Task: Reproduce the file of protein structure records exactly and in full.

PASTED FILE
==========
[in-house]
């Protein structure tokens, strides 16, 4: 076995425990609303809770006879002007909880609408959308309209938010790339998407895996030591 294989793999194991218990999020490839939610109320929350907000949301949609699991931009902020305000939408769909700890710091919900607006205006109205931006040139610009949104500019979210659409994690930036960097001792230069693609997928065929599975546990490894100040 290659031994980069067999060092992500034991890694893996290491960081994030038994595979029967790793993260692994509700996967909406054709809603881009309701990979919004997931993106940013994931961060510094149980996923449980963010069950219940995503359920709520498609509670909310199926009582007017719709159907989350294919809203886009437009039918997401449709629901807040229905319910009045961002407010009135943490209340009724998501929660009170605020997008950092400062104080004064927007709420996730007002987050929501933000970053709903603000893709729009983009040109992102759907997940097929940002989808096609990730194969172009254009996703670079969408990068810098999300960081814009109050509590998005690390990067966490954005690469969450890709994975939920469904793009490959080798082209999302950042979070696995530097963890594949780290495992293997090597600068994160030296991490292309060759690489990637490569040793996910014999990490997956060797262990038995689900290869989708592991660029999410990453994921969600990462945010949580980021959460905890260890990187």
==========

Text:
[in-house]
């Protein structure tokens, strides 16, 4: 076995425990609303809770006879002007909880609408959308309209938010790339998407895996030591 294989793999194991218990999020490839939610109320929350907000949301949609699991931009902020305000939408769909700890710091919900607006205006109205931006040139610009949104500019979210659409994690930036960097001792230069693609997928065929599975546990490894100040 290659031994980069067999060092992500034991890694893996290491960081994030038994595979029967790793993260692994509700996967909406054709809603881009309701990979919004997931993106940013994931961060510094149980996923449980963010069950219940995503359920709520498609509670909310199926009582007017719709159907989350294919809203886009437009039918997401449709629901807040229905319910009045961002407010009135943490209340009724998501929660009170605020997008950092400062104080004064927007709420996730007002987050929501933000970053709903603000893709729009983009040109992102759907997940097929940002989808096609990730194969172009254009996703670079969408990068810098999300960081814009109050509590998005690390990067966490954005690469969450890709994975939920469904793009490959080798082209999302950042979070696995530097963890594949780290495992293997090597600068994160030296991490292309060759690489990637490569040793996910014999990490997956060797262990038995689900290869989708592991660029999410990453994921969600990462945010949580980021959460905890260890990187």